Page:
Yum Brands CEO Greg Creed was there, airing his predictions for the industry he was about to exit for retirement. The CEO of The Coca-Cola Co., James Quincey, similarly shared his expectations for the future, as did other big-name visionaries from every corner of the global restaurant market. Yet the topic that seemed to preoccupy attendees of the Global Restaurant Leadership Conference (GRLC) was the status that day, if not that hour, of the phenomenon that was remaking their home markets with breakneck speed, from Abu Dhabi to Albuquerque. What were they to make of these new ventures called ghost kitchens?
A sizable faction seemed ready to pass out clubs and combat the swarming invaders—essentially facilities that Photoshop dining rooms, servers, counter staffs, outdoor signage and crew uniforms out of the classic restaurant model. According to the loud laments of detractors, ghost kitchens enable anyone who can sign a lease to get into the restaurant business, because no capital is needed to build a sticks-and-bricks edifice. Nor do they need a full staff.
All that’s required is a brand name, some recipes and a few cooks to prepare the food. Delivery services typically introduce the venture to consumers through the third parties’ apps as well as handle the logistics of getting the orders to patrons’ doors. A customer might think they’re ordering a meal from a conventional restaurant and having it delivered by DoorDash or Uber Eats, when in fact the facility exists solely as an app listing.
The considerable savings can be factored into the pricing, enabling a ghost-kitchen-based concept, aka a virtual restaurant, to undercut the traditional players in its market.
“I’m in Dubai, where a new ghost kitchen seems to open every night,” one GRLC attendee said during a Q&A period at the October event. “How can a local restaurant compete?”
He was far from the only operator at GRLC to voice that concern. Even more worrisome, judging from how often the fear arose in conversation, was the chance the kitchens and the delivery services could cut operators out of the model. Couldn’t those parties invent a brand name and craft a menu, in effect morphing from enablers into competitors?
“When the owners of ghost kitchens have built out this infrastructure, they’ll be enticed to experiment with operating their own virtual restaurants, which means they will become direct competitors to their brick-and-mortar and virtual tenants,” Andrew Rigie, executive director of the New York City Hospitality Alliance, wrote in a Forbes op-ed piece. The Alliance represents restaurants, bars and nightclubs in the Big Apple. A mention of the possibility during GRLC usually brought assertions that the invasion of the order snatchers was already underway.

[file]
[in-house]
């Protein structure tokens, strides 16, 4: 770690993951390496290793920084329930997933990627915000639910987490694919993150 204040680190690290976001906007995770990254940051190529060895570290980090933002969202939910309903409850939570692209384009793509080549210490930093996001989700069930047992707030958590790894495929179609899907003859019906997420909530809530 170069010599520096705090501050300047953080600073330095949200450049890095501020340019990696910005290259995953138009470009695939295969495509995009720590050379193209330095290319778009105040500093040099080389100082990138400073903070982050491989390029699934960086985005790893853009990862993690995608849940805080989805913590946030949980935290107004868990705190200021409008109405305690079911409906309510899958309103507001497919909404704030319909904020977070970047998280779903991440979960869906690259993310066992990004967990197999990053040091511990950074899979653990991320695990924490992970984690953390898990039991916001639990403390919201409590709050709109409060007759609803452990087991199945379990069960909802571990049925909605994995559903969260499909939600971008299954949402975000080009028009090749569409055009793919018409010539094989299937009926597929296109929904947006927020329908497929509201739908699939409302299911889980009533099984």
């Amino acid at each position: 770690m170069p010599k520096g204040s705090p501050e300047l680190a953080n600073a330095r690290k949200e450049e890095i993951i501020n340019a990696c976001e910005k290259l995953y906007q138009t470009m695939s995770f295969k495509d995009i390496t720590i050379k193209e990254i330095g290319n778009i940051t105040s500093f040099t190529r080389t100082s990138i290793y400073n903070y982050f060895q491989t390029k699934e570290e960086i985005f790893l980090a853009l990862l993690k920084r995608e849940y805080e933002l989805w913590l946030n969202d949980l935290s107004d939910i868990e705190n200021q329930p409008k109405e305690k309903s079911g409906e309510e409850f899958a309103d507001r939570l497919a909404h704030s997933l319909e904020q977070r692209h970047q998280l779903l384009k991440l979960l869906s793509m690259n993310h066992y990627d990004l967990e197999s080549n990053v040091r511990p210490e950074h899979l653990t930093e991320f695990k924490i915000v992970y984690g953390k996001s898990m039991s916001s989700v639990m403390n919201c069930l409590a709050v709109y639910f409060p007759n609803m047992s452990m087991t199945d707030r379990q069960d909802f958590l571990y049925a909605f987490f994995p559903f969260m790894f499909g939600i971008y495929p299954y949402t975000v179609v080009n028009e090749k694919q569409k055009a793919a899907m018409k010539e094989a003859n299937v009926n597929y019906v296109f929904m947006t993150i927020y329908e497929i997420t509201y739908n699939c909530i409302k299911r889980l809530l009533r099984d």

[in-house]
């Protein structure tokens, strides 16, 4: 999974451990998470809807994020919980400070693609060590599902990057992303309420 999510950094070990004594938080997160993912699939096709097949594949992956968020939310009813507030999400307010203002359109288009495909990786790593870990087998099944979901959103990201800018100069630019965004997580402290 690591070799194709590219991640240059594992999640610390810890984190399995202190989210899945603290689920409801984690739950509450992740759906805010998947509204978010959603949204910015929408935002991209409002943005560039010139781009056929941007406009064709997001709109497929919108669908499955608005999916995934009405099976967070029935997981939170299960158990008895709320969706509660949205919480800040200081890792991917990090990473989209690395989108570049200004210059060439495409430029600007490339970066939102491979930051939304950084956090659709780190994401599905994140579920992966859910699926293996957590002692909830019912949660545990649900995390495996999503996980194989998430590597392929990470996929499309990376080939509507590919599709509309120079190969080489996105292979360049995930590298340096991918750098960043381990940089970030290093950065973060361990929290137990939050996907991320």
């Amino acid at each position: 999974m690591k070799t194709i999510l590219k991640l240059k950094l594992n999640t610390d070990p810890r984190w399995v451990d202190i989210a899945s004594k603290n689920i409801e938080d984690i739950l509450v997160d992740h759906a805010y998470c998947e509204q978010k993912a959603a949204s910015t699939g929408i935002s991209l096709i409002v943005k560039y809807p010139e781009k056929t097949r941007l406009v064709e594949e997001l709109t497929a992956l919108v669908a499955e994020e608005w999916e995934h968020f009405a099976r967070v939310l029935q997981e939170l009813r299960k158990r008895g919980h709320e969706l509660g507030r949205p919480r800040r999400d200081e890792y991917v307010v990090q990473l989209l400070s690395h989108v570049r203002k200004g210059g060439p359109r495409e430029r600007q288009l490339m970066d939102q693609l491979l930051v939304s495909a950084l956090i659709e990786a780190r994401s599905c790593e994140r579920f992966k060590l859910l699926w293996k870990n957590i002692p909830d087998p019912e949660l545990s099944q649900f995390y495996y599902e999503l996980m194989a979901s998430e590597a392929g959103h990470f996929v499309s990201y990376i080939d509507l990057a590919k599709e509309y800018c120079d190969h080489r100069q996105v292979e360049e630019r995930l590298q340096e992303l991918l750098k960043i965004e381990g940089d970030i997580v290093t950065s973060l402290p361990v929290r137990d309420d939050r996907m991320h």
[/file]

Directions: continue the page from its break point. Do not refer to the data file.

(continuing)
While the fretting puts some lift in antacid sales, ghost kitchens are changing the restaurant development model for conventional operators at breakneck speed. The facilities initially snagged attention as a way for restaurants adding delivery to spare their kitchens the newfound production burden. Delivery orders could be handled by this next generation of commissaries.
Now the kitchens are being embraced as a way of expanding with minimal risk. Chains pushing beyond their home turf can give new markets a try without incurring the expense and time of finding real estate, constructing a restaurant and recruiting a full staff. Their delivery partners can tap a trove of customer data to accurately predict how much demand the market entrant can expect for its products.
No wonder chains such as Chick-fil-A, Wendy’s, Famous Dave’s and Sweetgreen have all made ghost kitchens a part of their expansion plans.
They’re to be complimented for thinking beyond today. Students of the industry marvel that third-party delivery services didn’t exist until 2013. Now they’re a fixture of the market.
The speed of ghost kitchens’ penetration makes delivery’s onslaught feel like a march of arthritic snails. Overnight, the facilities are here, and the factors behind their head-spinning arrival are likely to accelerate the pace moving forward. The only doubters seem to be the same skeptics who say this internet thing is a passing fancy.
Operators have no choice but to stop and figure out what role, if any, the kitchens may play in their future.
“Ghost kitchens are inevitable, and any leverage restaurants have will only decline from this point forward,” Rigie wrote in his op-ed. “That’s why now is the time to act. Restaurateurs must demand fair terms and conditions in their contracts, carefully consider the pros and cons of handing over key operational duties to third-party companies and contemplate what it will mean for their own businesses and our industry long-term.”